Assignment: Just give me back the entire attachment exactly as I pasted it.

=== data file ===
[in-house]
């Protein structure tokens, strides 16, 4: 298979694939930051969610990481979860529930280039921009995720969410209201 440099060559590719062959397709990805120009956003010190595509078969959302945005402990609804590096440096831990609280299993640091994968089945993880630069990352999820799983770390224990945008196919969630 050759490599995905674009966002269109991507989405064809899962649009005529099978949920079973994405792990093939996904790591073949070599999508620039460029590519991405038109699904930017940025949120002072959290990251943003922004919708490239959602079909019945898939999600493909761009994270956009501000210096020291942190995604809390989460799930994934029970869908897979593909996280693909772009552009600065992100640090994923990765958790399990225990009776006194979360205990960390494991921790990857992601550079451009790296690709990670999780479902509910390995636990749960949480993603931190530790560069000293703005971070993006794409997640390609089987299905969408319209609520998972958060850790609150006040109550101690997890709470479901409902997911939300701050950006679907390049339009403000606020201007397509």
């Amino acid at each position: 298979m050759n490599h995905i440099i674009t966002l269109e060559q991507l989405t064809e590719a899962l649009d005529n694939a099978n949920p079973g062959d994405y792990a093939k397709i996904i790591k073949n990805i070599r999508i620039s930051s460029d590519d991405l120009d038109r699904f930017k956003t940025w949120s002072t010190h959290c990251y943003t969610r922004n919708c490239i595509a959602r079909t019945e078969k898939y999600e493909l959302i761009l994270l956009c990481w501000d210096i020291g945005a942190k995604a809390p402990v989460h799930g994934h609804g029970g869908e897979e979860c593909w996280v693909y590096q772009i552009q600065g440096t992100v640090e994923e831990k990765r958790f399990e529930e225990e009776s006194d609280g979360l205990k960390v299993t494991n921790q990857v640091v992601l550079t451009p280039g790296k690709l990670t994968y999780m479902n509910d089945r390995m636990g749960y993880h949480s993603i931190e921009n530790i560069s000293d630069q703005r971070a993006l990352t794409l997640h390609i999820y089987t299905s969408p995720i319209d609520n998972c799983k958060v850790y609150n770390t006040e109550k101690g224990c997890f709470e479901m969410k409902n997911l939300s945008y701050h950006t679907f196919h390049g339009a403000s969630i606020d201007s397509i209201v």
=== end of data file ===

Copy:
[in-house]
């Protein structure tokens, strides 16, 4: 298979694939930051969610990481979860529930280039921009995720969410209201 440099060559590719062959397709990805120009956003010190595509078969959302945005402990609804590096440096831990609280299993640091994968089945993880630069990352999820799983770390224990945008196919969630 050759490599995905674009966002269109991507989405064809899962649009005529099978949920079973994405792990093939996904790591073949070599999508620039460029590519991405038109699904930017940025949120002072959290990251943003922004919708490239959602079909019945898939999600493909761009994270956009501000210096020291942190995604809390989460799930994934029970869908897979593909996280693909772009552009600065992100640090994923990765958790399990225990009776006194979360205990960390494991921790990857992601550079451009790296690709990670999780479902509910390995636990749960949480993603931190530790560069000293703005971070993006794409997640390609089987299905969408319209609520998972958060850790609150006040109550101690997890709470479901409902997911939300701050950006679907390049339009403000606020201007397509």
């Amino acid at each position: 298979m050759n490599h995905i440099i674009t966002l269109e060559q991507l989405t064809e590719a899962l649009d005529n694939a099978n949920p079973g062959d994405y792990a093939k397709i996904i790591k073949n990805i070599r999508i620039s930051s460029d590519d991405l120009d038109r699904f930017k956003t940025w949120s002072t010190h959290c990251y943003t969610r922004n919708c490239i595509a959602r079909t019945e078969k898939y999600e493909l959302i761009l994270l956009c990481w501000d210096i020291g945005a942190k995604a809390p402990v989460h799930g994934h609804g029970g869908e897979e979860c593909w996280v693909y590096q772009i552009q600065g440096t992100v640090e994923e831990k990765r958790f399990e529930e225990e009776s006194d609280g979360l205990k960390v299993t494991n921790q990857v640091v992601l550079t451009p280039g790296k690709l990670t994968y999780m479902n509910d089945r390995m636990g749960y993880h949480s993603i931190e921009n530790i560069s000293d630069q703005r971070a993006l990352t794409l997640h390609i999820y089987t299905s969408p995720i319209d609520n998972c799983k958060v850790y609150n770390t006040e109550k101690g224990c997890f709470e479901m969410k409902n997911l939300s945008y701050h950006t679907f196919h390049g339009a403000s969630i606020d201007s397509i209201v």